This is a book of desire denied, of what the pain of that impotence drives people to do, and how it makes them unwilling contortionists and even co-conspirators in their oppression. From ‘The Transformation of Harry’: “And there we all were; in an uncertain country, ourselves uncertain. A land with a sly heart; and ourselves ready to be deceived.” For if colonialism was any one thing it was denial: denial of land, denial of African culture, denial of any form of psychic nourishment—including hope—denial of black existence itself. And neocolonialism is the denial that any of that is still happening. First published in 1978, The House of Hunger speaks, or rather shouts, forward from its own time to 2017. Perhaps the most painful parts of the book to read are those that show how little has changed in thirty-nine years. For if colonialism was any one thing it was denial: denial of land, denial of African culture, denial of any form of psychic nourishment—including hope—denial of black existence itself. And neocolonialism is the denial that any of that is still happening.
One could say all is well that ends well. But news that the Presidency has distanced itself from an earlier missive which purported to ban all protests around the Union Buildings still leaves one with a worry about the Presidency’s commitment to free speech and concerns that it has an eccentric view about its own power.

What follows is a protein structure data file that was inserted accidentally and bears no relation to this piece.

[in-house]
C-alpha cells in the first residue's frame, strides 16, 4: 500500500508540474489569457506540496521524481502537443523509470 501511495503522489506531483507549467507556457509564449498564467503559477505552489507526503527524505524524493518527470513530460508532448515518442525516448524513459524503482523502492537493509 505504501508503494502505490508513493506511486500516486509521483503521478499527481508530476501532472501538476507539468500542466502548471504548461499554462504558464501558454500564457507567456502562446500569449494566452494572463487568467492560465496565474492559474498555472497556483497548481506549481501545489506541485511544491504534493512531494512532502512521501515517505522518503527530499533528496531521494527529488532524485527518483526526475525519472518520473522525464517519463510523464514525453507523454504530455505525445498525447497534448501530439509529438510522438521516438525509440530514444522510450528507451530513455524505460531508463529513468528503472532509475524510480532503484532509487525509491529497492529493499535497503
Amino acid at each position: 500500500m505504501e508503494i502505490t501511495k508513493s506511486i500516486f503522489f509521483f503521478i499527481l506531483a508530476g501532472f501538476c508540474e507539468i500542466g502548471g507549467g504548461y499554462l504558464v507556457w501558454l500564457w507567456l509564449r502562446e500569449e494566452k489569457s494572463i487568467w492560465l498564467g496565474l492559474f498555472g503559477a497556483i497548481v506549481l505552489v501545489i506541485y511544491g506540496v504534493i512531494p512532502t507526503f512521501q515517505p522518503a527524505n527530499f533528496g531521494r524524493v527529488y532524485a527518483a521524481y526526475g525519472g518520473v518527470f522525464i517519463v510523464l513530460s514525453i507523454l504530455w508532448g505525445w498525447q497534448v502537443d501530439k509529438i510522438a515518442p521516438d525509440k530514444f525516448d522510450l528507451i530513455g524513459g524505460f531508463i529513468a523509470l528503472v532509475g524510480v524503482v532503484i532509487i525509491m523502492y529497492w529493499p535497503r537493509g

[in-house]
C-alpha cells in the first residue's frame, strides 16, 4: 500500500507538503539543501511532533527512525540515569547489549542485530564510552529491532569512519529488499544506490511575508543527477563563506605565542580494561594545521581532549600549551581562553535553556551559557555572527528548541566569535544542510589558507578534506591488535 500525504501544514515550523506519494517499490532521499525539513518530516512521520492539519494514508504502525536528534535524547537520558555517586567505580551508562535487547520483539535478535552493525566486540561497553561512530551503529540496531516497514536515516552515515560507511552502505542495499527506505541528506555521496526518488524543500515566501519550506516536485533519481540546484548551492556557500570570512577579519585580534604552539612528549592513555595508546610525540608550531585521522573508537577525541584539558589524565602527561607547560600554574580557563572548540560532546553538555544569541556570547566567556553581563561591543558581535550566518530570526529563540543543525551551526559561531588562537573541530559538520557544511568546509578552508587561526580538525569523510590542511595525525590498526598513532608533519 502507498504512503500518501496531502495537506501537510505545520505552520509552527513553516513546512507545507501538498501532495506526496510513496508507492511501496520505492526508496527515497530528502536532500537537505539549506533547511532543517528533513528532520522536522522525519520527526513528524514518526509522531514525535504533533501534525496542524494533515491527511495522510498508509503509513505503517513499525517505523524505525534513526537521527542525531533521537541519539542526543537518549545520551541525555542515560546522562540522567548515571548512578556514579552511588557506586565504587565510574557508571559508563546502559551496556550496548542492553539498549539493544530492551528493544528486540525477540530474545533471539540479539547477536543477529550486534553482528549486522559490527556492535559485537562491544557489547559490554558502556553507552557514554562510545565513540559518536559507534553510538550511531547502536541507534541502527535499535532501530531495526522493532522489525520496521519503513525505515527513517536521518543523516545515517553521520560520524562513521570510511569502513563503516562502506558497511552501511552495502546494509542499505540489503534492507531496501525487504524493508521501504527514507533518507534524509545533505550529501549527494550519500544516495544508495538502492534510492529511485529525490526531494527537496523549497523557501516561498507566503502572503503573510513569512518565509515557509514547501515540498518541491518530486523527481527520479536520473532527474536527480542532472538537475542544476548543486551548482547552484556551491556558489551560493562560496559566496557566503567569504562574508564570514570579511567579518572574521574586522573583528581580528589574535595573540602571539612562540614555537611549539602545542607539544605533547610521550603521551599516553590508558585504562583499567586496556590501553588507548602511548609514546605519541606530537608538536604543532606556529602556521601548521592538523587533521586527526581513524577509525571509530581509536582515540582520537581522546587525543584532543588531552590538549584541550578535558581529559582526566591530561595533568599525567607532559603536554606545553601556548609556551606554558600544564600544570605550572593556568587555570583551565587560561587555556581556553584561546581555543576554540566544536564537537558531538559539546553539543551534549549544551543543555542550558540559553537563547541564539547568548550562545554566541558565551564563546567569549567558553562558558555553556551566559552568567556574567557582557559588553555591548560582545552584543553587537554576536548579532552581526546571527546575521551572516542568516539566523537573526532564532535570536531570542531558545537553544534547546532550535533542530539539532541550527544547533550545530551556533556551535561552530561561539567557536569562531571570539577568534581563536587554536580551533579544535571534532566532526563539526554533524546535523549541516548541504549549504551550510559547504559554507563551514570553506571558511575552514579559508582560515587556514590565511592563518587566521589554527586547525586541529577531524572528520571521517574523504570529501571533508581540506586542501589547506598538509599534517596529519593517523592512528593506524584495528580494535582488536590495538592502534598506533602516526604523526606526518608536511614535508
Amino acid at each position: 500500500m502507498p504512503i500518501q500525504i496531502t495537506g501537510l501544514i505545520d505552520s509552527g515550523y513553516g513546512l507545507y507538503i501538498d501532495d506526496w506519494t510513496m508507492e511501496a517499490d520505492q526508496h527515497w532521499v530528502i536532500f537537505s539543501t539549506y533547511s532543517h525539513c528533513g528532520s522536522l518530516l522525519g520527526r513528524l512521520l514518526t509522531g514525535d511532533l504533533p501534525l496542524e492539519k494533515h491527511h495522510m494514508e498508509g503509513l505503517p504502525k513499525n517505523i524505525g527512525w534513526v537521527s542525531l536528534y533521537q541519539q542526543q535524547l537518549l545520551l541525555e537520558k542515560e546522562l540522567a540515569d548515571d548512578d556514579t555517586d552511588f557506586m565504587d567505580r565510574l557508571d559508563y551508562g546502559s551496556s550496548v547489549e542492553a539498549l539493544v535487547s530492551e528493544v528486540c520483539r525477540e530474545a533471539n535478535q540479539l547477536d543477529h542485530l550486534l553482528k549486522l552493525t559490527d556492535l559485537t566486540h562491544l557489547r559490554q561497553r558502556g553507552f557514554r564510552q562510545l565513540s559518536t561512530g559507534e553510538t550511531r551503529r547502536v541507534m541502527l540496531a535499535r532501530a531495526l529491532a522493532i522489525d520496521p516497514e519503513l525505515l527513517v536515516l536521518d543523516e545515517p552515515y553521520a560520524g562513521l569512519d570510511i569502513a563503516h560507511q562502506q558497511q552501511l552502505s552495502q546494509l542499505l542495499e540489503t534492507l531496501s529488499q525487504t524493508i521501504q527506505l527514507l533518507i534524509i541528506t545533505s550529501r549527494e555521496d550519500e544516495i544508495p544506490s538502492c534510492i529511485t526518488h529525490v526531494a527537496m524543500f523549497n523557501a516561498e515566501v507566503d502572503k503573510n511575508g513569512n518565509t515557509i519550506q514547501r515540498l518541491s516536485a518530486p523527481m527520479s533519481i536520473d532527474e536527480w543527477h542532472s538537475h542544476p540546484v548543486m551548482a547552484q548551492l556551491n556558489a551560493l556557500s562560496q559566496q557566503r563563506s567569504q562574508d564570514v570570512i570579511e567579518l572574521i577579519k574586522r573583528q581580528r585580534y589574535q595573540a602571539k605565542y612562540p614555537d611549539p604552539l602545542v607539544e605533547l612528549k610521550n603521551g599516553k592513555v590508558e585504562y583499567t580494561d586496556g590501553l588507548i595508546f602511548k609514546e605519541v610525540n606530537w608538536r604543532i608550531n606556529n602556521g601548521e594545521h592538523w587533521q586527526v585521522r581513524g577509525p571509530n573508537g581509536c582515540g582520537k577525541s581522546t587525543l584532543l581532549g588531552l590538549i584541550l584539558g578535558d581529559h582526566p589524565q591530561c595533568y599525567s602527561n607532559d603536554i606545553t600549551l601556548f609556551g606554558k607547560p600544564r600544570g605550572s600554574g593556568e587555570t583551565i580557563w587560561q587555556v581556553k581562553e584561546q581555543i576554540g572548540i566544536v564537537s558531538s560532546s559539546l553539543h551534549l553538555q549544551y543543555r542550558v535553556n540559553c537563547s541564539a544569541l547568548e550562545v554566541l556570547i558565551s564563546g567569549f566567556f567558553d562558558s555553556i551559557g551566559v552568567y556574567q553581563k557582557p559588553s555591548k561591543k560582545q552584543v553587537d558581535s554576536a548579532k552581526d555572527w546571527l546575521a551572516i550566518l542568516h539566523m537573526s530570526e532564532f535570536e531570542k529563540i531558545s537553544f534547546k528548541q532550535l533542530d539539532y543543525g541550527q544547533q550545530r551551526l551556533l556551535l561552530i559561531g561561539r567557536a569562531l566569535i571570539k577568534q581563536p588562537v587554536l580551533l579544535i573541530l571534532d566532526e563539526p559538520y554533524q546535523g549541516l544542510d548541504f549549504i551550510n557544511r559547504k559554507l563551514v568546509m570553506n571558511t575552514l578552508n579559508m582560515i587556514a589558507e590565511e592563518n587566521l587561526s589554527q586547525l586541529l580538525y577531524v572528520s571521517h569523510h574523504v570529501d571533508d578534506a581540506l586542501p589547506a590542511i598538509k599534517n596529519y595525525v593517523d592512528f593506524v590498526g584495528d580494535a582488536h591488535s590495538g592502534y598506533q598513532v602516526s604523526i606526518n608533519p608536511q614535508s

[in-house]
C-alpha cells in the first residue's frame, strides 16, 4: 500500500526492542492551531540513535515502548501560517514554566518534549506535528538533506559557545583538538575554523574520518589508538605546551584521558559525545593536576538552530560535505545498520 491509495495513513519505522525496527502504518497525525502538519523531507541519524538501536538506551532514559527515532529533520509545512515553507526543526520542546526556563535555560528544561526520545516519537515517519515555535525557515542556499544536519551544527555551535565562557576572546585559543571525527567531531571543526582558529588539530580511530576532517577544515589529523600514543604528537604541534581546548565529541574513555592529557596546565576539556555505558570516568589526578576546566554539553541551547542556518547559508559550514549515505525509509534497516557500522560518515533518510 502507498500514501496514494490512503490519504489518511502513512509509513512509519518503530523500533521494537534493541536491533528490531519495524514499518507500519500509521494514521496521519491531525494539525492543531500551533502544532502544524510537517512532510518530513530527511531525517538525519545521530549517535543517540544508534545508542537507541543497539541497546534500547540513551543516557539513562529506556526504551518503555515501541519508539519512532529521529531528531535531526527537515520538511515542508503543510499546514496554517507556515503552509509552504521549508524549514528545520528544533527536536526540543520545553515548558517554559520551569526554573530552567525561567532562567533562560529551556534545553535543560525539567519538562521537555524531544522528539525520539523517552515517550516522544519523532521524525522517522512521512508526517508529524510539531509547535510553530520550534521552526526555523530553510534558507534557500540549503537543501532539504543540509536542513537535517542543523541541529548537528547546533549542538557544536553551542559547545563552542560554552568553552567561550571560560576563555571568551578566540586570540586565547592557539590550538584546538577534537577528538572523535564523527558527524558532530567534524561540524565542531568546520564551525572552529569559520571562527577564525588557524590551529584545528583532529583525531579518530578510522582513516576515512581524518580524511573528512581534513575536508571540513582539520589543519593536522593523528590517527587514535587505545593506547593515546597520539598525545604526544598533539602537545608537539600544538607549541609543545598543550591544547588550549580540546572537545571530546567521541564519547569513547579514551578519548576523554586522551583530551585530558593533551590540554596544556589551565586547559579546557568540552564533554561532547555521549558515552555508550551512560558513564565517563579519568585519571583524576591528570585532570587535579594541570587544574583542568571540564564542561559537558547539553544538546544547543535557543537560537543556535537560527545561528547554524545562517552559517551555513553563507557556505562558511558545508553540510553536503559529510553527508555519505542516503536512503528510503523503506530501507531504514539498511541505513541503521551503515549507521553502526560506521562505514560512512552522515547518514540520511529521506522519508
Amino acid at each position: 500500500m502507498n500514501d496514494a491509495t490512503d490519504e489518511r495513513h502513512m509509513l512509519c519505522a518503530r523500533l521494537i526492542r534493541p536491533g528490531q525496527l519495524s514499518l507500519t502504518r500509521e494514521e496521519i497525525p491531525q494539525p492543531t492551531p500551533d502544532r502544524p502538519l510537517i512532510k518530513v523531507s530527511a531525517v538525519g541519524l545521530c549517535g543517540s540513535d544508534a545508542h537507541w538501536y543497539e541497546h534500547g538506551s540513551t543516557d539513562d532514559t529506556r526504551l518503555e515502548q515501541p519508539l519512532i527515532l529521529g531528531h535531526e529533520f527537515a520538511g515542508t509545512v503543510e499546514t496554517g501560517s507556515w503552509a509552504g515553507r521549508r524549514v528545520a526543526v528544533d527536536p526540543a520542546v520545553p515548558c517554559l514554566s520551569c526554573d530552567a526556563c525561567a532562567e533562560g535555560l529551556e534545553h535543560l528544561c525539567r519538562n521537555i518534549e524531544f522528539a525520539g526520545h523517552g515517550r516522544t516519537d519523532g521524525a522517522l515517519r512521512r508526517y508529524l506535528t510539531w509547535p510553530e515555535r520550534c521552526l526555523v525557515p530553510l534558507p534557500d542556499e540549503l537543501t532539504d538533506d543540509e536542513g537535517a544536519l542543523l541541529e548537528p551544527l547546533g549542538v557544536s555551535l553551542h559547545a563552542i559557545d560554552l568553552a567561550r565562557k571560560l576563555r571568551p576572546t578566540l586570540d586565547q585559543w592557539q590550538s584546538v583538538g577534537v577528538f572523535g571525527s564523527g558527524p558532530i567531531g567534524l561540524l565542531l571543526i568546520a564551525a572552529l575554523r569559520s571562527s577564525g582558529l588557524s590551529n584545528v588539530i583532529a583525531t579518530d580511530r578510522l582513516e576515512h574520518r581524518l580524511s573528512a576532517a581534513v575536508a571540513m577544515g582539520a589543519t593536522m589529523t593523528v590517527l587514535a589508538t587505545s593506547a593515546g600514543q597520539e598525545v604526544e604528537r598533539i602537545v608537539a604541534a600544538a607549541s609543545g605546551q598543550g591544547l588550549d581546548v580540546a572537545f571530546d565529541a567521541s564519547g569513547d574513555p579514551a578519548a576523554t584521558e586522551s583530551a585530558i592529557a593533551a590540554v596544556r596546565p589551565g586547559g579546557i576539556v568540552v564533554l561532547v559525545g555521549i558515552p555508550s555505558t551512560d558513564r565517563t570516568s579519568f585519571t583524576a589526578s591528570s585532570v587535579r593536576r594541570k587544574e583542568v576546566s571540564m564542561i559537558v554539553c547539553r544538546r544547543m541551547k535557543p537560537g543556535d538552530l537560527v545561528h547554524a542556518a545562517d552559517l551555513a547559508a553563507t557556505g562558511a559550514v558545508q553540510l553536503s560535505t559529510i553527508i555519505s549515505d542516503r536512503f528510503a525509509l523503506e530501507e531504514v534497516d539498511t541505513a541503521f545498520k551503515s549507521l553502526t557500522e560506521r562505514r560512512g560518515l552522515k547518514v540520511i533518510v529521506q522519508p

The Presidency’s move comes in the wake of an urgent court challenge by Equal Education (EE) in the North Gauteng High Court. Equal Eduaction was upset because in a letter dated 24 November 2009, Mr Dumisani Mahlasela, Head: Public Participation and Public Relations, The Presidency, stated: “Mr Vusi Mavimbela, Director-General in The Presidency, has directed that all marches to the Union Buildings and the Presidency be suspended until further notice.”
There have been two responses from the Presidency: Firstly, The Presidency has issued a media statement saying: “The Presidency wishes to place on record that it has not instituted any ban on marches to the Union Buildings.” But this statement directly contradicts the letter of Mr Mahlasela referred to above.
After the Court challenge The Presidency wrote a letter to EE saying: “I am happy to inform you that The Presidency has no objection to your march scheduled for March 26 at the Lawns.” (The ‘Lawns’ refers to the gardens below the Union Buildings.)
It appears that the Presidency has misconstrued its power in this regard, first denied the existence of a letter which shows that it did and then, when it was caught out, retracted. Better late than never, I guess. If one looks at the relevant legislation it is clear that the Presidency does not have the power to ban all marches to the Union Bulding.
The Regulations of gatherings Act of 1993, passed by the apartheid parliament, deals with protests at the Union Buildings. Section 7(1) states that all demonstrations and gatherings are prohibited in certain areas of the Union Buildings immediately around the office of the President (but this does not include the lawns of the Union Buildings).